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I have a soft spot for escaping from the world. I also love escaping into books. Books about escaping from the world? Irresistible. Enter Consolations of the Forest: Alone in a Cabin in the Middle Taiga by Sylvain Tesson…
“REASONS WHY I’M LIVING ALONE IN A CABIN
I talked too much
I wanted silence
Too behind with my mail and too many people to see
I was jealous of Crusoe
It’s better heated than my place in Paris
Tired of running errands
So I can scream and live naked
Because I hate the telephone and traffic noise”
If you like the title (and perhaps my post about creating a modern Walden), you’ll probably enjoy reading this book. It does what it says on the tin.
But oh, does it do it beautifully.
Six months in the Middle Taiga
Sylvain Tesson has a fascinating biography. Before completing his studies, he toured the world by bicycle for two years with Alexandre Poussin, an old school friend. The pair then crossed the Himalaya by foot, a five-month journey of 5000 kilometres from Bhutan to Tajikistan. Next, he and photographer Priscilla Telmon crossed the steppes of central Asia from Kazakhstan to Uzbekistan on horseback.
He also followed the route allegedly used by Sławomir Rawicz to escape the gulag as Rawicz described in his book, The Long Walk (1955) from 2003 – 2004. Tesson wrote a book with photographer Thomas Goisque based on this experience, Sous l’étoile de la liberté. Six mille kilomètres à travers l’Eurasie sauvage (“Under the star of liberty. Six thousand kilometers across the Eurasian wild.”)
And in 2010, Tesson undertook a project to live alone for six months on the shores of Lake Baikal in a rustic cabin during winter, about 50 km south of Irkutsk. This is the story we get to enjoy here in Consolations of the Forest.
Consolations of the forest (and a lot of good books)
Sylvain Tesson isn’t entirely alone in his cabin in the Siberian Taiga. He has good company: “Michel Tournier for daydreaming, Michel Déon for melancholy, D. H. Lawrence for sensuality and Yukio Mishima for steely coldness”.
“A little poetry and some philosophers as well: Nietzsche, Schopenhauer, the Stoics. Sade and Casanova to stir up my blood. Some crime fiction, because sometimes you need a breather.”
All of these, among many others, find their way into his large crate of books that travelled with him to the cabin. The crate does not, however, include books on his new environment: “I already knew that one must never travel with books related to one’s destination; in Venice, read Lermontov, but at Baikal, Byron.”
Sylvain Tesson describes how “I listen to Schubert while watching the snow, I read Marcus Aurelius after my wood-chopping chores, I smoke a Havana to celebrate the evening’s fishing.”
I especially enjoyed his explanation of how he chose the books in the crate:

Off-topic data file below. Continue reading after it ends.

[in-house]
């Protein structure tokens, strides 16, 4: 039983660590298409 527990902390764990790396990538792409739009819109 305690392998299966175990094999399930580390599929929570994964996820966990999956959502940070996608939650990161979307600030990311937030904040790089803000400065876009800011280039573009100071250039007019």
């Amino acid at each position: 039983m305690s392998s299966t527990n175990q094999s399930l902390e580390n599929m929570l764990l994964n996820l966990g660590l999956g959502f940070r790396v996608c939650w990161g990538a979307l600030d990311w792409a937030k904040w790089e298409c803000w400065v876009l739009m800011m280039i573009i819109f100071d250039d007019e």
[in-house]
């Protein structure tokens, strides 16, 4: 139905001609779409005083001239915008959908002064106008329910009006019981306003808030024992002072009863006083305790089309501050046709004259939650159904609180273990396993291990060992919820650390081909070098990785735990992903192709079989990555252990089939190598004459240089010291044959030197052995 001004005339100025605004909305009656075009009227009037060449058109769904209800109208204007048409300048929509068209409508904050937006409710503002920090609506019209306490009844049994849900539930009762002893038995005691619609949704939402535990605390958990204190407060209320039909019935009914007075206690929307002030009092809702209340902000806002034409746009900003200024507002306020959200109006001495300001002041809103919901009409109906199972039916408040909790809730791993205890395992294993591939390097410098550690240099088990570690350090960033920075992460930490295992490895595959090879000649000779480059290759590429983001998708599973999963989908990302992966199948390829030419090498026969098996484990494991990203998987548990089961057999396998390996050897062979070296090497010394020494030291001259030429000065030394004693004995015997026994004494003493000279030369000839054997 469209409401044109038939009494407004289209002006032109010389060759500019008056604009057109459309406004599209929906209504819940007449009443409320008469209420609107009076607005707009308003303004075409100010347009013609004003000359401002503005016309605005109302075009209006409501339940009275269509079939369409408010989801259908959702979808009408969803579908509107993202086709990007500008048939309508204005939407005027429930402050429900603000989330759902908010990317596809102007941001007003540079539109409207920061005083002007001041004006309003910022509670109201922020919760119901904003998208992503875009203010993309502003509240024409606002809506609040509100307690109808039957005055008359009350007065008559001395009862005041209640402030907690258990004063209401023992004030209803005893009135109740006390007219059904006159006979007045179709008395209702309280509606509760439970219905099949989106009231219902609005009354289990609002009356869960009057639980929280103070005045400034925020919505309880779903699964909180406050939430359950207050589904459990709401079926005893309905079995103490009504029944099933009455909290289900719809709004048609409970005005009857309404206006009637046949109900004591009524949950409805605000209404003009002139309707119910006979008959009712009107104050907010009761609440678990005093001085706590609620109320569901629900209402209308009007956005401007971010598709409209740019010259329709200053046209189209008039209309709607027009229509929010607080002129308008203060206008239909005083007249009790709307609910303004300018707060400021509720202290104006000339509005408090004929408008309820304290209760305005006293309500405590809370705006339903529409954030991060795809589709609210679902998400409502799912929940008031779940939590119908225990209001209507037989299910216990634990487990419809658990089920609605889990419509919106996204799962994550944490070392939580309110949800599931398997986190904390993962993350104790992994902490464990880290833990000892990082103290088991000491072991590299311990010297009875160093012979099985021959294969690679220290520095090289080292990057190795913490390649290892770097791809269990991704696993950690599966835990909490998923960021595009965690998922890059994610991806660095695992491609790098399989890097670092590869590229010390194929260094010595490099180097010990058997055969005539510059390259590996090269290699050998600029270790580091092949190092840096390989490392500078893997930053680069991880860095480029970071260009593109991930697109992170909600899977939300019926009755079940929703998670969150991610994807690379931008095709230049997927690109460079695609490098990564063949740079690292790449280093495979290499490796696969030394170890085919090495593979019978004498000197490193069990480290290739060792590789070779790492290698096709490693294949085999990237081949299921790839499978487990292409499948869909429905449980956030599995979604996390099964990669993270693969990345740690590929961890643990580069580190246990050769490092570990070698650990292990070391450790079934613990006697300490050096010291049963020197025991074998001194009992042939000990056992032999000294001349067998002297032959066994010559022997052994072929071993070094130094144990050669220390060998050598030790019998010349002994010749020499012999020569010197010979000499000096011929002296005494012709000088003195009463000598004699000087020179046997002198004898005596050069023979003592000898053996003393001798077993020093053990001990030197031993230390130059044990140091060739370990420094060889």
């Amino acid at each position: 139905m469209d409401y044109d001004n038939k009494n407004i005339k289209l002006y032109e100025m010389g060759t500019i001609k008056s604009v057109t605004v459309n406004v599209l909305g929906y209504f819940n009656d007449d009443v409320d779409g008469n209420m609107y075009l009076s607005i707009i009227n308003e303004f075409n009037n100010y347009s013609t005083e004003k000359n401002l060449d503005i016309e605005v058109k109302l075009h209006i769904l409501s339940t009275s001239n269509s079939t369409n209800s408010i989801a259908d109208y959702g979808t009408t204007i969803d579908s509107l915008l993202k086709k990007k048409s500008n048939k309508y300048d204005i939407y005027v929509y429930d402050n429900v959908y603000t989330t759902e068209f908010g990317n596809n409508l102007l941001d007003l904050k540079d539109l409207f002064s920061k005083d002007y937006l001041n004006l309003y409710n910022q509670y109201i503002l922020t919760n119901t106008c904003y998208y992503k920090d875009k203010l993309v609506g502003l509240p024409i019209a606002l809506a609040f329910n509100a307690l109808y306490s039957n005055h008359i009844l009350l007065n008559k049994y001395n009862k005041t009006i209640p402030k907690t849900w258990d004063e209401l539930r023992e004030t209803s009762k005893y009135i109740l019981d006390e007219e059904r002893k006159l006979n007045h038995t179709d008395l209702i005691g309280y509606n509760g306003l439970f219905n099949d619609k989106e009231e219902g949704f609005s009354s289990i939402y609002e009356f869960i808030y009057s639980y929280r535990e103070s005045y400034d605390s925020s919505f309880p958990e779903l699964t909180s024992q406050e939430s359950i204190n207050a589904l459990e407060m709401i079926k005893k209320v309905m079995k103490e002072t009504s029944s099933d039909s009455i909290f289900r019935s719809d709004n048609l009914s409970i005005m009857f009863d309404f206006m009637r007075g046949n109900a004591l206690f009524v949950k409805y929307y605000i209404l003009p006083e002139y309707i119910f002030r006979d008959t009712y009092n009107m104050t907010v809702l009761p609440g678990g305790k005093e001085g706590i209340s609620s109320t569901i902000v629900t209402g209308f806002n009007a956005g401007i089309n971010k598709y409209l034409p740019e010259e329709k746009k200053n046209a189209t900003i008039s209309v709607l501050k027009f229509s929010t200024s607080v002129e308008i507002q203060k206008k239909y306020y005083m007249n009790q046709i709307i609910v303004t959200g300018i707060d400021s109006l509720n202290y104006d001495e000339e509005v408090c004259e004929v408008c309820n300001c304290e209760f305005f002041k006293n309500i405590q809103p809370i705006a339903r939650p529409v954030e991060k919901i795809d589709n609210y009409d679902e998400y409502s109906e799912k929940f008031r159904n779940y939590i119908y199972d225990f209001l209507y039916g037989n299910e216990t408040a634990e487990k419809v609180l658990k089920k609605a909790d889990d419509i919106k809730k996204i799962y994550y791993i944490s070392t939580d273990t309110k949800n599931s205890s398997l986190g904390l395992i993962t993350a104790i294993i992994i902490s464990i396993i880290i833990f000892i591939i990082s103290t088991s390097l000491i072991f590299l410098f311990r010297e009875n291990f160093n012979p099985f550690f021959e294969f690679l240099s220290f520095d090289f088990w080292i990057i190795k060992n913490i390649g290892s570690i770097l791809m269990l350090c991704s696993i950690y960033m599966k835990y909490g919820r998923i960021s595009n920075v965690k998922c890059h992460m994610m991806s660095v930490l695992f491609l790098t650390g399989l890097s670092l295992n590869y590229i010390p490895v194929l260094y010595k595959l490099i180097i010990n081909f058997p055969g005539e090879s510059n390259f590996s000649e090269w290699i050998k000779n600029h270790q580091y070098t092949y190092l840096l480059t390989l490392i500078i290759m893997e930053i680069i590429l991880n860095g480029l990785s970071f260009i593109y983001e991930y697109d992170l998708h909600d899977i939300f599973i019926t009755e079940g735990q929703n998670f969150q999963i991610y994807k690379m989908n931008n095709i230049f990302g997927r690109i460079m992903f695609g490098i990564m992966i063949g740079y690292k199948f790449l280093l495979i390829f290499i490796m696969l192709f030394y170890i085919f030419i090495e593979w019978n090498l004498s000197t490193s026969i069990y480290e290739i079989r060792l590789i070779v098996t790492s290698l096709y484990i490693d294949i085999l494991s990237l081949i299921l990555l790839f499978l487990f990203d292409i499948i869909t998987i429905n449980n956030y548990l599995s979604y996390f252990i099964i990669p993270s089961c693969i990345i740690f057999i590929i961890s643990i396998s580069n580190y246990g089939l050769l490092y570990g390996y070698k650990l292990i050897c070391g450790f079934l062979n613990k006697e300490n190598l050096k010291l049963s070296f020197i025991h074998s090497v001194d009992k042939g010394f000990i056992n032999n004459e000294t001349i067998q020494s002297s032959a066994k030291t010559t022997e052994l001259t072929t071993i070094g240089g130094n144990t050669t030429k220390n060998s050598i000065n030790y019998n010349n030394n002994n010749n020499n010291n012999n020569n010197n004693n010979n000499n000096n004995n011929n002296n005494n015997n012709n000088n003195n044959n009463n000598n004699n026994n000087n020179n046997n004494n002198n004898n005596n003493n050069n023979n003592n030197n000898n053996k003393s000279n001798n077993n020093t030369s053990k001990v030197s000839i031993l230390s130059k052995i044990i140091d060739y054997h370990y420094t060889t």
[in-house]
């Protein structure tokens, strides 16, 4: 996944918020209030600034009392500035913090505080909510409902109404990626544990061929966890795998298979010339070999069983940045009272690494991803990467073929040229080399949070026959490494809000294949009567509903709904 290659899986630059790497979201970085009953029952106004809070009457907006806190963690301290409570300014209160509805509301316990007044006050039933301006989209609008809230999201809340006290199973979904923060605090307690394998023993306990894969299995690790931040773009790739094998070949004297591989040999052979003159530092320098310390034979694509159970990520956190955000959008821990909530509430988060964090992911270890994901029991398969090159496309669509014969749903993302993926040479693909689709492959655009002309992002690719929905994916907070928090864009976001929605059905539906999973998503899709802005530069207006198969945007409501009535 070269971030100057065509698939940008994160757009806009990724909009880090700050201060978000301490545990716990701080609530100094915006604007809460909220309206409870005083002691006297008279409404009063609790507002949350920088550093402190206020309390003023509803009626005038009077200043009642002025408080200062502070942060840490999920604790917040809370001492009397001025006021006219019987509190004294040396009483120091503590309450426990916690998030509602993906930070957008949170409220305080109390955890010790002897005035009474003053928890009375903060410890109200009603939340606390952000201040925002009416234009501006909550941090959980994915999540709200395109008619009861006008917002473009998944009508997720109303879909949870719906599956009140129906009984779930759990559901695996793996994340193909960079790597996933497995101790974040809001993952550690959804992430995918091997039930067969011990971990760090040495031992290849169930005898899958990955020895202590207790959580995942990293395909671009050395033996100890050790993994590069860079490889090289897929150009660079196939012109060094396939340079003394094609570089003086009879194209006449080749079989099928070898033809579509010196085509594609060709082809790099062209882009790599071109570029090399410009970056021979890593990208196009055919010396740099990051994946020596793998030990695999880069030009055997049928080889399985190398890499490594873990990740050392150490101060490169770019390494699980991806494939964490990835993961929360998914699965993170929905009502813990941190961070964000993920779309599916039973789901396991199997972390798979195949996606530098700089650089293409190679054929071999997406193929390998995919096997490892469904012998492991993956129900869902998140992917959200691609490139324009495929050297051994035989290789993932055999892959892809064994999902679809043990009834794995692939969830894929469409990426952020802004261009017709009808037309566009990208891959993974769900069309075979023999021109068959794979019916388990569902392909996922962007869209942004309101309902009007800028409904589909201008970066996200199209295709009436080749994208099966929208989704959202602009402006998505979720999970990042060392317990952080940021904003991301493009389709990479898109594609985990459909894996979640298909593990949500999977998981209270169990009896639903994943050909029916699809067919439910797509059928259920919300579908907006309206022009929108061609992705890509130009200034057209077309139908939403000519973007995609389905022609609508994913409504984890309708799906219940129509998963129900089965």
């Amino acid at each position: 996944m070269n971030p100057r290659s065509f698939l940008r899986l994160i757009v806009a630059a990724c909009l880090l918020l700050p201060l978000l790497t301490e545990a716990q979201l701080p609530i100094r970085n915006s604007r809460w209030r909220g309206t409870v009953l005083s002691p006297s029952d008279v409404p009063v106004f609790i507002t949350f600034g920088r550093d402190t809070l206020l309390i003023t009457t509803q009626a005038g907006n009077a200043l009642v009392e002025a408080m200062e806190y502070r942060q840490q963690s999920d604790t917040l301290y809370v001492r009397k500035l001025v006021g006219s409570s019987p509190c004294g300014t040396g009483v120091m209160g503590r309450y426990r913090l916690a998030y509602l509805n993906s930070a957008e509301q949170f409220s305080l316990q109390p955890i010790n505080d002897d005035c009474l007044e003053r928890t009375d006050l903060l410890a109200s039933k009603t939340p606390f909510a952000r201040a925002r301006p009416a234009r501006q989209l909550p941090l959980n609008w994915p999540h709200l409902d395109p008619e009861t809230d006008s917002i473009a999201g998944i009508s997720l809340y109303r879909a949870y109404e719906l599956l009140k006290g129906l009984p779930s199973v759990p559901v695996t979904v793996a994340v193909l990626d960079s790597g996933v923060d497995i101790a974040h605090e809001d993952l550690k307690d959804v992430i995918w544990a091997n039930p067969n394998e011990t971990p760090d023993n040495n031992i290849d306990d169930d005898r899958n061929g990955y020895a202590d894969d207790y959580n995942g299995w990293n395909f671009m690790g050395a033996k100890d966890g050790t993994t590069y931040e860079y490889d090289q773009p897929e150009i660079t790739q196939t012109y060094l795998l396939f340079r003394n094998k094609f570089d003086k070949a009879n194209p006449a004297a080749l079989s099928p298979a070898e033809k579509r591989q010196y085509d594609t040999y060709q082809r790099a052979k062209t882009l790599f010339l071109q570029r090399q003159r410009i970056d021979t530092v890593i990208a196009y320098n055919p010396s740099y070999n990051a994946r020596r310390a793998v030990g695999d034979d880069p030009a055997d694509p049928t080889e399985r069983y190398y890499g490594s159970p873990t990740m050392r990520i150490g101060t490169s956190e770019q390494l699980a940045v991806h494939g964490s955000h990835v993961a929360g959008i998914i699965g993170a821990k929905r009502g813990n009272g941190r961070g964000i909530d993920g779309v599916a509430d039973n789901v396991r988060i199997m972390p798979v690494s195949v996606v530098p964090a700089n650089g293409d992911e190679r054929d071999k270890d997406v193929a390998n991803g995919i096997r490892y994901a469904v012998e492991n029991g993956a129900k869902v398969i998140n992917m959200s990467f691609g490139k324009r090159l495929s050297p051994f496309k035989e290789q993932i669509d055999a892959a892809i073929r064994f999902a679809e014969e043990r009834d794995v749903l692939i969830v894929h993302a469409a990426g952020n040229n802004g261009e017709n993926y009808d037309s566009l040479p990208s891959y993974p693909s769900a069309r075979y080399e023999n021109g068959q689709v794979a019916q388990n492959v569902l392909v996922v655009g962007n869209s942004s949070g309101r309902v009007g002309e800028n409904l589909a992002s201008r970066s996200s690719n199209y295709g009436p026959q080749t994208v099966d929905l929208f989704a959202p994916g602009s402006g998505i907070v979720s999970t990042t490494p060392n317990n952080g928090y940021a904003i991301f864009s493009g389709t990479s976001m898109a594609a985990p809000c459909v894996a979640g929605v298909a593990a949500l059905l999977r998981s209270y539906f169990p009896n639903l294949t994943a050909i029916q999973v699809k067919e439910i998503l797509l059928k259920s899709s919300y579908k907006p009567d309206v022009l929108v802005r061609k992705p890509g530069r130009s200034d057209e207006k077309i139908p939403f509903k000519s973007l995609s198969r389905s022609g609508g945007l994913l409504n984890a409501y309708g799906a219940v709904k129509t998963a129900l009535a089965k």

“Guided by a mysterious impulse, my hand selected the books I needed to read. Marcus Aurelius helped me. Giovanni showed me the man I should have been; Chase showed me as I am. Books are more useful than psychoanalysis; they say everything, better than life does. In a cabin, mixed with solitude, they make a perfect lytic cocktail, gradually relieving the symptoms of acute disease.”
Tesson had also, of course, some literary inspiration before deciding to live in his Siberian cabin, some of which he brought with him:
“A small collection of books on life in the woods: Grey Owl for his radical stance, Daniel Defoe for myth, Aldo Leopold for ethics and Thoreau for philosophy, although I find his sermonizing a touch wearing. Whitman – he’s enchanting: his Leaves of Grass is a work of grace.”
As we hear from Tesson, Leaves of Grass really is a favourite (and deserving of its place in the crate):
“On that October day five years ago when I discovered old Walt’s Leaves of Grass, I had no idea that reading it would lead me to a cabin. It’s dangerous to open a book.“
It’s not all emotional plain sailing during his time in the Taiga. But, as Tesson explains, books help. “Tears are kept in check by reading.”
Consolations of the Forest is a beautiful celebration of living slowly, savouring the little things, and returning to ourselves.
Of ridding ourselves of modern distractions and getting back to basics. Of grabbing a small bag and heading out for the day on foot; just ourselves and the natural world.
It’s a reminder to “sit at the window drinking tea, allowing the land to ripple through its nuances, letting oneself steep in the passing hours, no longer thinking of anything, but suddenly seizing a passing idea and jotting it down in a notebook.”
I hope you enjoy it as much as I did.
“In Life of Rancé, this quotation from the Elegies of Tibullus: ‘How sweet it is while lying in bed to hear fierce winds.’ The wind rampages all day long and I read my Tibullus.”